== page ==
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Cheshiahud Lake Union Loop
206-684-4075 | Contact Us TTY Phone: 206-233-1509
The City and the Seattle Parks Foundation created a multi-use loop around Lake Union. The vision is to invite community use and enjoyment of Lake Union; providing a loop that connects people to open space – connecting us to new and existing lakefront parks, celebrating the lake’s historic working waterfront, and revealing the unique character and quality of the lake itself.
The loop creates safe and attractive access to the lake for all Seattlites - connecting Gasworks and Lake Union Parks, linking more than 35 pocket parks, street ends and waterways that ring the lake, and improving access from adjacent neighborhoods, downtown, and the University of Washington.
By connecting existing parks and improving access to the lake, this loop provides a continuous network of open spaces that are ideal for a range of active and passive recreation, from boating, bicycling and walking, to family picnics and quiet contemplation. This loop celebrates the rich and varied history of Lake Union and its ties to Seattle’s maritime and industrial past, present and future.
At the geographic and historic heart of Seattle, the loop enhances the vitality and livability of neighborhoods surrounding the lake, the City, and the Seattle region. Parts of a lakefront trail already exist—segments of the Burke Gilman Trail, Westlake Avenue and trails within Gasworks and Lake Union Park. But as a whole, Lake Union remains inaccessible and disconnected as a resource, both for the communities that surround it and the general public.
Field Notes: Observing Lake Union is an audio tour that focuses on four sites along the Cheshiahud Lake Union Loop: Lake Union Park, Fairview Park, Gas Works Park, and Lake Washington Ship Canal viewing spot under the Aurora Bridge on the Burke Gilman Trail. The artwork explores the underlying ecology of Lake Union and its dramatic transformation through eras of geologic change, Native American stewardship, European settlement, commercial industry and large-scale infra structural development, as well as urban planning and park design.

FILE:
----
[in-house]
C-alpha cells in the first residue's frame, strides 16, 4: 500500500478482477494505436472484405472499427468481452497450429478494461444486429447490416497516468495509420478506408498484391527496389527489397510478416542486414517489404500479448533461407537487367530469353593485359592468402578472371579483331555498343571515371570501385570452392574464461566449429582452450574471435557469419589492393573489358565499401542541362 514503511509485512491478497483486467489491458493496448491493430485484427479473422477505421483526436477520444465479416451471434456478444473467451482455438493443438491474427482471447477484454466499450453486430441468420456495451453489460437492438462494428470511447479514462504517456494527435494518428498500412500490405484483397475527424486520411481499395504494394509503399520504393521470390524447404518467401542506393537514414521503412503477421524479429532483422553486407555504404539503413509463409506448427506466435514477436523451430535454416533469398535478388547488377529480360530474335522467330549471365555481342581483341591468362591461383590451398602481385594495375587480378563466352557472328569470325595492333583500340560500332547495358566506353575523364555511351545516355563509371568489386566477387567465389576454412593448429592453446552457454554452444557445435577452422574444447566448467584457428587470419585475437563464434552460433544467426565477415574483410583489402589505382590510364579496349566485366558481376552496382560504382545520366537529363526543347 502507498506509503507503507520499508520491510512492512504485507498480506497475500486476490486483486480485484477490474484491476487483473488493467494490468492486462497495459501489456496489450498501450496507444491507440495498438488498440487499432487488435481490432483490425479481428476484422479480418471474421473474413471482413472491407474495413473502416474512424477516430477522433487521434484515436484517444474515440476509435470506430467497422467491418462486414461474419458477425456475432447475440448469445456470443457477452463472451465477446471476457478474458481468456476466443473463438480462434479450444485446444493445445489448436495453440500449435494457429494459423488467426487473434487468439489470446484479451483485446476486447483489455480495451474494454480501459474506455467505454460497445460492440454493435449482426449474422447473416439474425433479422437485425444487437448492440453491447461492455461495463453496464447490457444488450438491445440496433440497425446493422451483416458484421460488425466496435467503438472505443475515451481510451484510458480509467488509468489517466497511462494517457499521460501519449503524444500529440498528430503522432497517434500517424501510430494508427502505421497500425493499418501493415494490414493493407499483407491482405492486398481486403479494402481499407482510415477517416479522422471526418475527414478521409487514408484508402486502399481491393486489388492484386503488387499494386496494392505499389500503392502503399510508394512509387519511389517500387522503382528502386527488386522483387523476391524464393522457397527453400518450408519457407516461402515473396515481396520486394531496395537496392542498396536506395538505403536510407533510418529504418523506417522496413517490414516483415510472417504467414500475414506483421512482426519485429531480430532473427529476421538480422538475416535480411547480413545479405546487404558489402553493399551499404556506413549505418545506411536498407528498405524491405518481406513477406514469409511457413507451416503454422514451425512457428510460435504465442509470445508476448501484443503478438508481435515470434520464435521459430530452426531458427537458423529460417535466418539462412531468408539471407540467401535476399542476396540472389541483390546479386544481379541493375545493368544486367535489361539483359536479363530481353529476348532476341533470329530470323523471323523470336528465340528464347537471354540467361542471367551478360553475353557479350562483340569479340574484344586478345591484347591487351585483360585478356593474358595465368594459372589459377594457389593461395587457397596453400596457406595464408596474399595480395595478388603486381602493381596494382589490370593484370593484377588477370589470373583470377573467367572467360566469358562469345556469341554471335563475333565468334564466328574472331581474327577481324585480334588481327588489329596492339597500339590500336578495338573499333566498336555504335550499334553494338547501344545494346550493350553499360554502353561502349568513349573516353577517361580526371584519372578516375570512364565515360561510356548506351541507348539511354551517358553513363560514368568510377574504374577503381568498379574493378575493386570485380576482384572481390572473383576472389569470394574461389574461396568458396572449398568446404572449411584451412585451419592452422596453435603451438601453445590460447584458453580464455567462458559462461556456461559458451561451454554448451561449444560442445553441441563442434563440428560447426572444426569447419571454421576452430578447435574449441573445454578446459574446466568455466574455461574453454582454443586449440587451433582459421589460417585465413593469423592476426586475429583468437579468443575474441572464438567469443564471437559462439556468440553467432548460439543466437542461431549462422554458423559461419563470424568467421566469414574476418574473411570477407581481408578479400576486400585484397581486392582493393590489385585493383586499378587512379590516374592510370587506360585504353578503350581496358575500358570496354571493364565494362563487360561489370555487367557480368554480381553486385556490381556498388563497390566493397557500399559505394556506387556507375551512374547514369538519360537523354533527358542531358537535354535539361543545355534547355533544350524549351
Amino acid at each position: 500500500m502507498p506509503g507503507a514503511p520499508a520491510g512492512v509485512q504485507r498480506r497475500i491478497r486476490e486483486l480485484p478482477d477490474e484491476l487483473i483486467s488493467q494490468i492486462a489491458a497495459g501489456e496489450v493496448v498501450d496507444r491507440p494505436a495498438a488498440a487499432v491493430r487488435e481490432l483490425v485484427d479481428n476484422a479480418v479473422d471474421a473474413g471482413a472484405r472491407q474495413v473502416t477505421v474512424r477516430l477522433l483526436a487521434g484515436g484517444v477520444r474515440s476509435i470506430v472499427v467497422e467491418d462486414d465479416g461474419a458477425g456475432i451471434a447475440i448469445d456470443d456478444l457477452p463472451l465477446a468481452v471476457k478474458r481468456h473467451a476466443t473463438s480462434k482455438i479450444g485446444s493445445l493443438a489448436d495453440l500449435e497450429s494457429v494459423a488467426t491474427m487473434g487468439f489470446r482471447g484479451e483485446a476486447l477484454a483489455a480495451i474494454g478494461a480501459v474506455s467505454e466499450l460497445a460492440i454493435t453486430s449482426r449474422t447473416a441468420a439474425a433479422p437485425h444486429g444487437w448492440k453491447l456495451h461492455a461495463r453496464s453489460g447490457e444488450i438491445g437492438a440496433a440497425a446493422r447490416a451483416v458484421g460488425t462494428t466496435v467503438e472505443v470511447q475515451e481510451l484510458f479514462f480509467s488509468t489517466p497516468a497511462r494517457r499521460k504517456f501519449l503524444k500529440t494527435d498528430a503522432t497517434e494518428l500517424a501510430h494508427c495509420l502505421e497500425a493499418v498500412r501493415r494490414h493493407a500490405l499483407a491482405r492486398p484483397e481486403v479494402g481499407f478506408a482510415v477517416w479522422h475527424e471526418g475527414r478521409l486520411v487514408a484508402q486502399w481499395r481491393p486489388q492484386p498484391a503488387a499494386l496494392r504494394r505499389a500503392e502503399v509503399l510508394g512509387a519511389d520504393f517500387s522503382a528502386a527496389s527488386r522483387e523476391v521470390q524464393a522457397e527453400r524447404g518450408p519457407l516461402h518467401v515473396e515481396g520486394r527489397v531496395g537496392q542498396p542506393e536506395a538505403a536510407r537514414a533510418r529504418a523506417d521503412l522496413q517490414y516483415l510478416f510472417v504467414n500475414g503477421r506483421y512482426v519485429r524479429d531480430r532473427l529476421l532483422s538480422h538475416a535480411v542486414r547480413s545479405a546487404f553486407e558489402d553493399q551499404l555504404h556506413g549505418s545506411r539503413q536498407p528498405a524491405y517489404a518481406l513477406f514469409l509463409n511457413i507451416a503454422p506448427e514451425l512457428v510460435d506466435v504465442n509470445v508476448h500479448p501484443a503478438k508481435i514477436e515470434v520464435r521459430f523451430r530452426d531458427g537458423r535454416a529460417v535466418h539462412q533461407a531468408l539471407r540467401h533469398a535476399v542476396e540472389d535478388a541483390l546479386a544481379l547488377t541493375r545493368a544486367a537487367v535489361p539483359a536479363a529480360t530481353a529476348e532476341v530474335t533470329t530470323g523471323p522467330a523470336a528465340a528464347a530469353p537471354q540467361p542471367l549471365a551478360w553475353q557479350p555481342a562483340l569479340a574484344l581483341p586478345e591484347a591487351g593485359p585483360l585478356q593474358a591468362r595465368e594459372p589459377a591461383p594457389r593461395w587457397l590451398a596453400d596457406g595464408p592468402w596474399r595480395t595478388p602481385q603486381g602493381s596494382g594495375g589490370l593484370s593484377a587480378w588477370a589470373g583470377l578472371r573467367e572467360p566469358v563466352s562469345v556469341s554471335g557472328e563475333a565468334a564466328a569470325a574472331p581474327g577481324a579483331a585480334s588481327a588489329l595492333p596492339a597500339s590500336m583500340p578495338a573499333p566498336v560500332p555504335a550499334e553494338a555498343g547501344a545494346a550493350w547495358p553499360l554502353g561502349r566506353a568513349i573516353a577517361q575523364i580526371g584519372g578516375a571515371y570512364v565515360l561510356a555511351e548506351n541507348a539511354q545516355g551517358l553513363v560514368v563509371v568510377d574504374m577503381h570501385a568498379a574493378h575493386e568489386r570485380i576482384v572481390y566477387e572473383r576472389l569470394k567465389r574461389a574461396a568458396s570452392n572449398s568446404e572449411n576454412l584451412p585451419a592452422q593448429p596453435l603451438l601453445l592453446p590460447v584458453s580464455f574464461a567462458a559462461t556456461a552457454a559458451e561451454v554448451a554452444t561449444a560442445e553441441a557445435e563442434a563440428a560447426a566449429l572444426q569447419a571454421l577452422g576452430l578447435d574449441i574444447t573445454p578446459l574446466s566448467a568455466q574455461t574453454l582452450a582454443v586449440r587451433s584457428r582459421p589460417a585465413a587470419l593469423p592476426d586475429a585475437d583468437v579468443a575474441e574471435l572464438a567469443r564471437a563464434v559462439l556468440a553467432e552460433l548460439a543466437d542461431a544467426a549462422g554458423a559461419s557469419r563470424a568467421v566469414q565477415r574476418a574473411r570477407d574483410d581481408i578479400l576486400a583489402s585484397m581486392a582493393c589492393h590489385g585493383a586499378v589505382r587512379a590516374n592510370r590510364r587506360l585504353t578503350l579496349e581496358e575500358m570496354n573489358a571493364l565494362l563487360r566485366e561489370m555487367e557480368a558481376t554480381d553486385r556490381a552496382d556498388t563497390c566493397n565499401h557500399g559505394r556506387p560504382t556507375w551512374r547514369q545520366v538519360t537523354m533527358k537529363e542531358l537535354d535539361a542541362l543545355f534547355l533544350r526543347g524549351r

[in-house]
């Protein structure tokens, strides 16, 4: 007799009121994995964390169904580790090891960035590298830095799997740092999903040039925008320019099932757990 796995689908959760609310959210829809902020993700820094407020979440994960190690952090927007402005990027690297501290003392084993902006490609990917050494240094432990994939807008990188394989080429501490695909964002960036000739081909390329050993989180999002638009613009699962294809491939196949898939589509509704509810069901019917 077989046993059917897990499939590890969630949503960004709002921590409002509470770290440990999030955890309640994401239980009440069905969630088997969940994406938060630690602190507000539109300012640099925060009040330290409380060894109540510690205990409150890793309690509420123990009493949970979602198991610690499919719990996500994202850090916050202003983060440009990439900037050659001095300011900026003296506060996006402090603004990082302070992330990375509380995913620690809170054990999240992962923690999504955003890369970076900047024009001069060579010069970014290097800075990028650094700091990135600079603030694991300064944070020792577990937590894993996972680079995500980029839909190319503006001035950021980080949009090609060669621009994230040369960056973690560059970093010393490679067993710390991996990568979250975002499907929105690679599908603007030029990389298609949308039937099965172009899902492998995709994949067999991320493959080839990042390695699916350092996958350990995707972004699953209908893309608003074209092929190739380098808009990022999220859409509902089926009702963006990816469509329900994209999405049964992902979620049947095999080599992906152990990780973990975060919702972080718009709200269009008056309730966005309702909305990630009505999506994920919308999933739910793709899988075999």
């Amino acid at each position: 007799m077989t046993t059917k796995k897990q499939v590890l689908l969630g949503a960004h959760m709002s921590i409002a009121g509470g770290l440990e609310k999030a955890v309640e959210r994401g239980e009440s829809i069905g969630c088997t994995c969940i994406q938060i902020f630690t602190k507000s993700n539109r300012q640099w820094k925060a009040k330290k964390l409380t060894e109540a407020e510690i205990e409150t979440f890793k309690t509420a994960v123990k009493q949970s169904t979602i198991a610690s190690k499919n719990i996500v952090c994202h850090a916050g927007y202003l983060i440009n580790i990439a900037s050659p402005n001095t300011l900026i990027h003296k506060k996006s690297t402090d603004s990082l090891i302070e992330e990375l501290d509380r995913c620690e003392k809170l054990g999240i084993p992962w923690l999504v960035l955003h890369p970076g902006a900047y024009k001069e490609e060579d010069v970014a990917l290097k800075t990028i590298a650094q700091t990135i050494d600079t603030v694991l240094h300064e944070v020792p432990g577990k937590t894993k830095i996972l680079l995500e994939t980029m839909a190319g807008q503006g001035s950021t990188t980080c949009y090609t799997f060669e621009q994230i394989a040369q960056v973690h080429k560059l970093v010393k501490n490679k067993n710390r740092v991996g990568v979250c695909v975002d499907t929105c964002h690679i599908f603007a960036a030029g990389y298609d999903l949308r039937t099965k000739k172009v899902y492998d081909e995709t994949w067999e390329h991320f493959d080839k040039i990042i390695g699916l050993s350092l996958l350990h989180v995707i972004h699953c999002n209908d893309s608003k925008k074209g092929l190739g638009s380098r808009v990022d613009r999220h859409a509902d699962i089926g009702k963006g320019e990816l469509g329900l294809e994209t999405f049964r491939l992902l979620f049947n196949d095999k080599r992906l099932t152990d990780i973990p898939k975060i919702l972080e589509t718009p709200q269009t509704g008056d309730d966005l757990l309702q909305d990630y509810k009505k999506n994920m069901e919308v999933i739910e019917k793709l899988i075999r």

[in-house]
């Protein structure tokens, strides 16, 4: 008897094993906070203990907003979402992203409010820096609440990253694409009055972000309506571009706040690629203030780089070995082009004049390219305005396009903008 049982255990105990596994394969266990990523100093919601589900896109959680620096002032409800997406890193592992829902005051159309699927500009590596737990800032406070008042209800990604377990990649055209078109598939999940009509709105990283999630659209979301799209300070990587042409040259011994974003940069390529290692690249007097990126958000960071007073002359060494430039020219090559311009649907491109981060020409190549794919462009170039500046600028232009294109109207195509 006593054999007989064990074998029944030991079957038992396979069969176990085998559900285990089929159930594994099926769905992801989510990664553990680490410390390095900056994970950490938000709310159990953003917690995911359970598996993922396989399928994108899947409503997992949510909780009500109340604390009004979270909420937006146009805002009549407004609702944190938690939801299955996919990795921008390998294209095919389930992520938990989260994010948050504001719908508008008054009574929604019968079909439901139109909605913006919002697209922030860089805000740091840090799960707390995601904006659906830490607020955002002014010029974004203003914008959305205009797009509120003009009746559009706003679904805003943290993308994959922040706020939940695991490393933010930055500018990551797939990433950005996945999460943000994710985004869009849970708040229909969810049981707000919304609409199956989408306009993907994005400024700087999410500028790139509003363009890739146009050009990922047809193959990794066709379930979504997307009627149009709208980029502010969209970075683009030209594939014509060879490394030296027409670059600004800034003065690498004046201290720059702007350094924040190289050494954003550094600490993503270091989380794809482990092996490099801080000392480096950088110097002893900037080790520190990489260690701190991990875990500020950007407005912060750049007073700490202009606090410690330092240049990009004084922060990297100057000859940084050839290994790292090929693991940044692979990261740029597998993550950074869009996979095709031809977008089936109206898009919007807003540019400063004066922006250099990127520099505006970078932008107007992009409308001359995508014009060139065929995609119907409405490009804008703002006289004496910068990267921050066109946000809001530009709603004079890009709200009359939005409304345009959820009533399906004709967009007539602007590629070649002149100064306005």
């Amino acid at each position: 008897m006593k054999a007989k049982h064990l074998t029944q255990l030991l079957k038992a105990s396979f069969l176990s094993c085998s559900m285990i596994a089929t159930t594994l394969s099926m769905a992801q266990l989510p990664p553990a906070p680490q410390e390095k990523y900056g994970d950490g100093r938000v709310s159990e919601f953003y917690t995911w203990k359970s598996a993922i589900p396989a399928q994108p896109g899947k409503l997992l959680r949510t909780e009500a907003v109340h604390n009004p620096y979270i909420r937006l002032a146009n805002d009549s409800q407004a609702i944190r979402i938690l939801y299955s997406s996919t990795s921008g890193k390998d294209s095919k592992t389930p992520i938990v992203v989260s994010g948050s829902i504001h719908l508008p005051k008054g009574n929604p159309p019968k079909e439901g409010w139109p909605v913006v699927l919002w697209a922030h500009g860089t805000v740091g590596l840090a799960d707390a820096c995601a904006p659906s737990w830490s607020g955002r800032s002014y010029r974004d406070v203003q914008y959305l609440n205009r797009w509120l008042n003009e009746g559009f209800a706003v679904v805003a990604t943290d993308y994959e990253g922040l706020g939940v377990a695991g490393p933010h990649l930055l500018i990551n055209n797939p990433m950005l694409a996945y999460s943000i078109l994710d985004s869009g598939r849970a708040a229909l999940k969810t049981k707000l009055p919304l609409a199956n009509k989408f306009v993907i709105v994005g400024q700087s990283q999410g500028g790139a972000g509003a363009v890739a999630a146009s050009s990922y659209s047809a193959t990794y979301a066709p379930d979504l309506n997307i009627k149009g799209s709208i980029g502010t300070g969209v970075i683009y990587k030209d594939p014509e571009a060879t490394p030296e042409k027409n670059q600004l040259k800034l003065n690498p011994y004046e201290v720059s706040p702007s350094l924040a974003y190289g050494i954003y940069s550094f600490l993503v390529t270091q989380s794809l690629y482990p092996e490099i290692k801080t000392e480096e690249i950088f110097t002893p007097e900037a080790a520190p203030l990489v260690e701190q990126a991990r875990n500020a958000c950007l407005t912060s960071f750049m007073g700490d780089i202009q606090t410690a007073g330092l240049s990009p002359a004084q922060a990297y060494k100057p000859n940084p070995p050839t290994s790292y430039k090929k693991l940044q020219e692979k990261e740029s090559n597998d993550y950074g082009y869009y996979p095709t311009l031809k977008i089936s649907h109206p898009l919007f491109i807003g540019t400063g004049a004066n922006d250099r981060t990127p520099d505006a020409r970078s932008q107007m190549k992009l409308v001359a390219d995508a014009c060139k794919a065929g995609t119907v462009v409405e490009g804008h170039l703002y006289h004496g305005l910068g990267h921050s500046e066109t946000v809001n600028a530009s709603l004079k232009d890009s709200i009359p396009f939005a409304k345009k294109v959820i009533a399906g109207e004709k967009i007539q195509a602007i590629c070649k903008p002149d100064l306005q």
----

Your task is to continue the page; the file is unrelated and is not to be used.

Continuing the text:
Each site incorporates an introductory piece narrated by the Studio for Urban Projects, indicated with a sign and call-in number on the trail. Within each site, printed flags mark observation points and provide additional call-in numbers. Call in and listen to a collage of voices gathered from interviews with local scholars, ecologists, historians, plant experts, foragers, residents and designers, among others. The observations focus on the specifics of the site and collectively speak to the lake's layered history.
You can also call the project hotline at 206-395-2311, ext. 50, and offer you own observations about the site. The artists will edit and publish these contributions periodically for the duration of the project.
Download MP3 files of Field Notes at www.fieldnoteslakeunion.net.
Founded in 2006, Studio for Urban Projects is an artist collaborative that perceives art as a means of advancing civic engagement and furthering public dialogue.
Field Notes is created in collaboration with audio engineer Tim Halbur. The artwork is commissioned by the Seattle Office of Arts and Cultural Affairs with Seattle Department of Transportation and Parks and Recreation 1% for Art funds.
The new six-mile trail around Lake Union is named “Cheshiahud Lake Union Loop” in honor of a Duwamish chief who led a village located on Lake Union. Mayor Greg Nickels chose the name from suggestions submitted by the public in a naming contest.
History of Lake Union
Lake Union is the lens through which we can view the history of Seattle.
Home to Native American villages, lumber mills, airplanes, boat-building,
the military, and recreation, Lake Union has a fascinating history.
Open House #1 06/17/08
Open House #2 09/11/08
Open House #3 12/11/08
*Note: To view a PDF, you must have Adobe Acrobat Reader. Download it for free at www.adobe.com.
Updated July 3, 2013
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